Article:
“I told him the story about having the heart attack and wishing I could find my mother. And he said, ‘Bruce, I can help you.’ And I said, ‘You know what, you’re an admiral and all, but you can’t. I’ve been to the embassy. I’ve tried this, and you just can’t help any.’ ”

He said: “You know, Bruce, seriously, I can help.”

Hollywood eventually gave him the information he had. His hopes weren’t high.

Ten days later, Hollywood was sitting at his desk in the Pentagon, and the phone rang. It was the Japanese Embassy.

“ ‘Colonel Hollywood we’re really pleased to tell you that we found your mother, Nobue Ouchi,’ ” Hollywood recalled. “And I said, ‘Oh my gosh, this is wonderful. You’ve got to help me start writing this letter. And I want it to be accurate, and I want it to be culturally sensitive. And you’ve got to help me.’ ”

His caller said, “There’s not going to be a letter. She’s going to call you at this phone number in 10 minutes, and she doesn’t speak English. Good luck!”

After urgent emails, Hollywood found someone who could interpret on a conference call.

Moments later, the phone rang. It was his mother. She was crying.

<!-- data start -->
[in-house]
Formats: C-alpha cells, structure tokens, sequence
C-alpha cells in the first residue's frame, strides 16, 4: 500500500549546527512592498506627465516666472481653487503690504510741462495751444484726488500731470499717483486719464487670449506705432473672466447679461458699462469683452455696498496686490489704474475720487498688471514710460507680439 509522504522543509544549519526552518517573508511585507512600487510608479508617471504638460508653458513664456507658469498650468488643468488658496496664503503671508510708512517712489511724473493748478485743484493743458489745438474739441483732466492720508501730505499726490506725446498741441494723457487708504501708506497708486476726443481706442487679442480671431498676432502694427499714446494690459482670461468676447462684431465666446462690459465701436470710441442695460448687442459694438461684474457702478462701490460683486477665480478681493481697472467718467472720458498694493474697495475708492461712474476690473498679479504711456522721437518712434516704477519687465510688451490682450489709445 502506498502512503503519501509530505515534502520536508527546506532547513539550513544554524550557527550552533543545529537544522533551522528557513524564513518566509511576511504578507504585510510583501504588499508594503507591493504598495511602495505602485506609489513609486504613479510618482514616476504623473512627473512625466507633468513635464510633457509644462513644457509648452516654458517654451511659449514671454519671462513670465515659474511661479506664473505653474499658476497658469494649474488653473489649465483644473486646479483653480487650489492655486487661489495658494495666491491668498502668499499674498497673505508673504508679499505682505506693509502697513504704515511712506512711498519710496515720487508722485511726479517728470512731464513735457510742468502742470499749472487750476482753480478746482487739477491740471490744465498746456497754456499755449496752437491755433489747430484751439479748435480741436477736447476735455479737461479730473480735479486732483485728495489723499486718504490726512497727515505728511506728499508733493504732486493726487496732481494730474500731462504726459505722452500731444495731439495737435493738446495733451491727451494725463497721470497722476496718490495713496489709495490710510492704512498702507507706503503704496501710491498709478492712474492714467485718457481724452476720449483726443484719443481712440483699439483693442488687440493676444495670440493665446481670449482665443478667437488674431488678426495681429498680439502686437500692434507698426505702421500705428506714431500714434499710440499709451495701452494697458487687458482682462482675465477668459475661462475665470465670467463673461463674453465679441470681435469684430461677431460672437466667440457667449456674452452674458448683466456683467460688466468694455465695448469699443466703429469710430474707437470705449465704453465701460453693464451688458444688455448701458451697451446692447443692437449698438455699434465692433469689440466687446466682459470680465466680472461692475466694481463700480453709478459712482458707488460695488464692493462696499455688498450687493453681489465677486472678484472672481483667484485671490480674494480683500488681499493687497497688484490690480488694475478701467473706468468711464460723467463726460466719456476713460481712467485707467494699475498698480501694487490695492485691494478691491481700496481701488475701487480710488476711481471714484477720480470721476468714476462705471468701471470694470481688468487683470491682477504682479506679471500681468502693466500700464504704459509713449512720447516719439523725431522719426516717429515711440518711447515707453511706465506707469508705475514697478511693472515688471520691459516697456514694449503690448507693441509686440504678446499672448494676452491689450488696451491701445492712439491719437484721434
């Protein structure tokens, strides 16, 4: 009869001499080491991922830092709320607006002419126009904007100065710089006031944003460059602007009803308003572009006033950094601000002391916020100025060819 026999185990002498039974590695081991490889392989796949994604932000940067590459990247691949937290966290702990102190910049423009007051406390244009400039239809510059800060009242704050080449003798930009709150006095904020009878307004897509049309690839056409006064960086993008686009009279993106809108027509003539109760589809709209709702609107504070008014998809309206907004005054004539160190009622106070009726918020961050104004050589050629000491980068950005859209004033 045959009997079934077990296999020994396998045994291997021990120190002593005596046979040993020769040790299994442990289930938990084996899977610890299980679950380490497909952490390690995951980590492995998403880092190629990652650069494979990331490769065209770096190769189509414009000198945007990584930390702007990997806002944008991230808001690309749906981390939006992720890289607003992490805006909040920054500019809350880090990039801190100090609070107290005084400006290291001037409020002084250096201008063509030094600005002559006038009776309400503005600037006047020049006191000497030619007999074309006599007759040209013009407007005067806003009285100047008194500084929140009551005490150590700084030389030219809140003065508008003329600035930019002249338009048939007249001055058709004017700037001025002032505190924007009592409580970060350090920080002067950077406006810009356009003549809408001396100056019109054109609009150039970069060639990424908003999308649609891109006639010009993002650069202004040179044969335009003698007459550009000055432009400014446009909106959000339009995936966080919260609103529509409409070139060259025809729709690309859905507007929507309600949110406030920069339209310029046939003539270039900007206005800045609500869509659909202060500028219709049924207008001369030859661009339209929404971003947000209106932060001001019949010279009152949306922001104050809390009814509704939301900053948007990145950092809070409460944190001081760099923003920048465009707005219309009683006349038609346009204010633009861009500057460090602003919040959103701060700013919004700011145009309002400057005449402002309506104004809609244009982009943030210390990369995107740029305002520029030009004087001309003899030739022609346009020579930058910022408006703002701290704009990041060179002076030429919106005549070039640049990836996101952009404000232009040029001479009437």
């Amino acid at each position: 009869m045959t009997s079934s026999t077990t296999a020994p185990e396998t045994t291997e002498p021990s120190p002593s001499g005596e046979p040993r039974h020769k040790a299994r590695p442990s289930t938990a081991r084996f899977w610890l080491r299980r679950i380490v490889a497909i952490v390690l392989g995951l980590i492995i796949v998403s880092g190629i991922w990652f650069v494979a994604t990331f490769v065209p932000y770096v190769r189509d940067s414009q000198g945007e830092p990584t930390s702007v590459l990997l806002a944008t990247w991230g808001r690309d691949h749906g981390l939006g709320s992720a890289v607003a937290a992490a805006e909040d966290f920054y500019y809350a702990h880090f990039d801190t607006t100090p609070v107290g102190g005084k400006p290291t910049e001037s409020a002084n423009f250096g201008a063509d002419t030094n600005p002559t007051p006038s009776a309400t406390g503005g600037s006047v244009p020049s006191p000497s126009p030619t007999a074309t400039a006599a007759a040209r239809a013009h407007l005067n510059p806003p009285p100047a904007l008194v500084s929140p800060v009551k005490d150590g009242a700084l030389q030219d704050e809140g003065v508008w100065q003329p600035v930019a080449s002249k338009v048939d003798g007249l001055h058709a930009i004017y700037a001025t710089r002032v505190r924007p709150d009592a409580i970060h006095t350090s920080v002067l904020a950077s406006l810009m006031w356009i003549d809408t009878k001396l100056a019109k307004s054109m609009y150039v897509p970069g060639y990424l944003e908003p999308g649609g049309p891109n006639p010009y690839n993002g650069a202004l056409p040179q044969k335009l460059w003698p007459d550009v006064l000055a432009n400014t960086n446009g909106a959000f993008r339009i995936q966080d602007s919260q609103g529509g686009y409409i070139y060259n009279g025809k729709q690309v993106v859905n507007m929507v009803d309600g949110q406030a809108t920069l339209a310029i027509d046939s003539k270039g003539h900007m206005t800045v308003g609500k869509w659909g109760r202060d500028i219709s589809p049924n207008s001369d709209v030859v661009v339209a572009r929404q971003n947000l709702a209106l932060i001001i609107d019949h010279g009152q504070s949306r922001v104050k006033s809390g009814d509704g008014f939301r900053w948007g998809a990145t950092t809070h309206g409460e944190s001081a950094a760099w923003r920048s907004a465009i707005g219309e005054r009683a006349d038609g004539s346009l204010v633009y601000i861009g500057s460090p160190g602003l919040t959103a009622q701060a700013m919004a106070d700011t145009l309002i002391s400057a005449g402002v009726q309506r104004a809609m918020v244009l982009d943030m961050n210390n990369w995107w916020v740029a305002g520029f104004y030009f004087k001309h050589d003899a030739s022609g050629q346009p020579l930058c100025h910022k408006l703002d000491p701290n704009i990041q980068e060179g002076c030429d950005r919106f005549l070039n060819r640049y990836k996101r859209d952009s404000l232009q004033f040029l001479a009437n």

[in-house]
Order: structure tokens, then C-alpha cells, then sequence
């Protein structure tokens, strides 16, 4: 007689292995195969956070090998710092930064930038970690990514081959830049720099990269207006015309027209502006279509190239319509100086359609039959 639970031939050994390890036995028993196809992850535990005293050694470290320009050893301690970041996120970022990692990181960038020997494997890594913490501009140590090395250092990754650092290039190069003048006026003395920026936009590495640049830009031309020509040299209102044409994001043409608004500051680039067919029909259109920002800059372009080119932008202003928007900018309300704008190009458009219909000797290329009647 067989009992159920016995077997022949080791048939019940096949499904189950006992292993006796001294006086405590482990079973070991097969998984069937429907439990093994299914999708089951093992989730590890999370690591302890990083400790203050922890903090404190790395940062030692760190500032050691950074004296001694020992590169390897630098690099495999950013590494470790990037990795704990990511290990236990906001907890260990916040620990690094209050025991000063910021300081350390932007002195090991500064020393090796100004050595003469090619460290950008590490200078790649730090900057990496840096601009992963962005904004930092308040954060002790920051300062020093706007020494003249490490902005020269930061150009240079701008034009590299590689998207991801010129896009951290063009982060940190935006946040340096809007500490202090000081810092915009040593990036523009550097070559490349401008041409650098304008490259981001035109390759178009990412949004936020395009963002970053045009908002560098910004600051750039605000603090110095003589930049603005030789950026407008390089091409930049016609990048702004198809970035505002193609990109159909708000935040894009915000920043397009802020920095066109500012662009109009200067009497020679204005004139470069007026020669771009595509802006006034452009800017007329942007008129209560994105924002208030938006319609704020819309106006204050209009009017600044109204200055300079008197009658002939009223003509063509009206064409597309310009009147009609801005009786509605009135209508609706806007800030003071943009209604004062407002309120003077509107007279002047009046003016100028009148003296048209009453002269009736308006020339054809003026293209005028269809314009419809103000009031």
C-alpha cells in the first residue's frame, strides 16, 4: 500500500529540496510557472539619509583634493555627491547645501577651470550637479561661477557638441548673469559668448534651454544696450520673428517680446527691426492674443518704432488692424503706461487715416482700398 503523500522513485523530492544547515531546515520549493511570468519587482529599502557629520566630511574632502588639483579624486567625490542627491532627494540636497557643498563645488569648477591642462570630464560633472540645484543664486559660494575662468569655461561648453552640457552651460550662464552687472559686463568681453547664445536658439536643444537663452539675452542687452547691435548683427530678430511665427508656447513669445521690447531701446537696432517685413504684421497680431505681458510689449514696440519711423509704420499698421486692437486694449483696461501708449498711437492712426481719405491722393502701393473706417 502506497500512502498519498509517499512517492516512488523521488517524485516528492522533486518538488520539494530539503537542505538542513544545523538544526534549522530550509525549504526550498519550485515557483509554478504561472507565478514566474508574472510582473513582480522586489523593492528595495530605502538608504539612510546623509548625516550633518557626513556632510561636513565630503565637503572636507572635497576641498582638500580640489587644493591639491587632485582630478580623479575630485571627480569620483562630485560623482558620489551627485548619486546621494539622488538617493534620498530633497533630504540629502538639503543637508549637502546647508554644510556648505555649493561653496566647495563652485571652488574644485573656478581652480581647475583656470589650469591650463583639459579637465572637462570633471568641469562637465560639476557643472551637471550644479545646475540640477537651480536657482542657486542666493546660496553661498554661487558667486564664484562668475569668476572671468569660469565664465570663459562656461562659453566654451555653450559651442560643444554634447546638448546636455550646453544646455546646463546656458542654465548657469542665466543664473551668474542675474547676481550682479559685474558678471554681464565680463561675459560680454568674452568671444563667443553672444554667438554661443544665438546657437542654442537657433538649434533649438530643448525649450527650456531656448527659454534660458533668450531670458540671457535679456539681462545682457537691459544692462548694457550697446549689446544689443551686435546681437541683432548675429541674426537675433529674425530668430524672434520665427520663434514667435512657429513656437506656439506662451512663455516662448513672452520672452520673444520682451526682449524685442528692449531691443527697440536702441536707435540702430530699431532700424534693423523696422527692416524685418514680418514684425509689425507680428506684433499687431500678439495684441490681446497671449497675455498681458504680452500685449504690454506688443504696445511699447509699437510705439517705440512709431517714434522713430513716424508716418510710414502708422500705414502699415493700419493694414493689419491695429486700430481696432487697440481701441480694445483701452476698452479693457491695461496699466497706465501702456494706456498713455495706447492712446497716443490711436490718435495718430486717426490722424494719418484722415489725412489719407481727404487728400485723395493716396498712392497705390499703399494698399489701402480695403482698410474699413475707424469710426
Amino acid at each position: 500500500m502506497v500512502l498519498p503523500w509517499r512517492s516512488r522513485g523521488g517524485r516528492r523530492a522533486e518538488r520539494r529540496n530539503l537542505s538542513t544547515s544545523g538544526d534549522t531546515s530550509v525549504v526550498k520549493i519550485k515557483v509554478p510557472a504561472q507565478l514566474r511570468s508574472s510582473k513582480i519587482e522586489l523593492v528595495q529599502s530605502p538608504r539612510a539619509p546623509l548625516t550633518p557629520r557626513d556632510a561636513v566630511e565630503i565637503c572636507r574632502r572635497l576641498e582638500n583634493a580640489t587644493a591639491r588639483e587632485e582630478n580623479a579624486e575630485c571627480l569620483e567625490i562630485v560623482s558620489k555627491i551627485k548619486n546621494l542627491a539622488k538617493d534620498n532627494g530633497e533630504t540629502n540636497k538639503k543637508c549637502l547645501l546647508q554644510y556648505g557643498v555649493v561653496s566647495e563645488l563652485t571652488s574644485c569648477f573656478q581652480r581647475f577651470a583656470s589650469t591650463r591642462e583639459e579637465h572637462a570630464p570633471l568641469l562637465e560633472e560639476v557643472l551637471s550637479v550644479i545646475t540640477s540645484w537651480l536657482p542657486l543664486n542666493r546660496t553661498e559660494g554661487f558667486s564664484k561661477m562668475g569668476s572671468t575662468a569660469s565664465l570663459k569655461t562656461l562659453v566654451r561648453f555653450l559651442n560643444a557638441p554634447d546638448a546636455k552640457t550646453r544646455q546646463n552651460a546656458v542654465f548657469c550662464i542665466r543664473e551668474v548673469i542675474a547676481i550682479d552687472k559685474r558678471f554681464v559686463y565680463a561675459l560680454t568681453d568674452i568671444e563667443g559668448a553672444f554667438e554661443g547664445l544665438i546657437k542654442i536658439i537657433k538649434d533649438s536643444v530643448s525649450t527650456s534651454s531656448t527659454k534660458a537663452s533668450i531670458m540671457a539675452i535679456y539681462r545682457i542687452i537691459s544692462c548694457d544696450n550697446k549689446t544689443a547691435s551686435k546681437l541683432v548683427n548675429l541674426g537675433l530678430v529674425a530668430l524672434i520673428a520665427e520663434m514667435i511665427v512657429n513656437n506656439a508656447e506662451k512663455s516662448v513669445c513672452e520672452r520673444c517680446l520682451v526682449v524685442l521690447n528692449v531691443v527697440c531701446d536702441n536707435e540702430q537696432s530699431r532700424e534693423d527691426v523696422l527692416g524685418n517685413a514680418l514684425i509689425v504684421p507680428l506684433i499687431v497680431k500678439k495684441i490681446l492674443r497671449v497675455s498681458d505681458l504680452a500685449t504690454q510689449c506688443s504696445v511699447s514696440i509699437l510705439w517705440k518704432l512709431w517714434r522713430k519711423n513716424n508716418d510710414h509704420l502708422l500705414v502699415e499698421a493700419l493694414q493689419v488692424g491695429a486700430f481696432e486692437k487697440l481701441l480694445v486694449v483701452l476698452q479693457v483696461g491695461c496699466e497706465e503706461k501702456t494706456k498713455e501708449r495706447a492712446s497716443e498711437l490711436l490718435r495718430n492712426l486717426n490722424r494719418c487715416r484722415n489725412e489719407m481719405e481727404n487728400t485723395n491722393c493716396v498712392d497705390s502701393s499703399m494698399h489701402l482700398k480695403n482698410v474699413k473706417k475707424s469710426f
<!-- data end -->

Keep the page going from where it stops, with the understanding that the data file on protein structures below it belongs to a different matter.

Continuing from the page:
In shock, Hollywood started talking quickly, telling her how happy he is, and how very grateful he is for her. Then he heard her say, “I’m sorry. I don’t speak English.”

For the next few minutes, Hollywood listened to the interpreter and his mother. All he could make out was talking and sobbing.

“And I said, ‘Stop, stop, stop. You’ve got to tell me what’s going on,’ ” Hollywood recalled.

“And she said, ‘Well, tomorrow is your mother’s 65th birthday, and the birthday present that she dreamed of her whole life is that you would come back to her,’ ” Hollywood said.

The interpreter said his mother never married, “because she said in her heart there was only room for one man. And it was you, and she knew you would be back.”

And then the interpreter said something Hollywood could barely believe. His mother ran her own business — a restaurant and bar she named Bruce.

“And I thought, ‘This is either the most incredible story I’ve ever heard or this woman is crazy, and these things aren’t true,’ ” Hollywood said.

It turned out, that in a gesture from one mother to another, his adoptive mother went to Nobue before they moved back to the United States and gave her a photograph of the baby. She said they had named him Bruce, and she promised to give him a good life.


The photo of Bruce Hollywood that his adoptive mother gave to his Japanese mother. (Courtesy of Bruce Hollywood)

That was how Nobue knew to name her restaurant Bruce.

His mother said she wanted to come visit.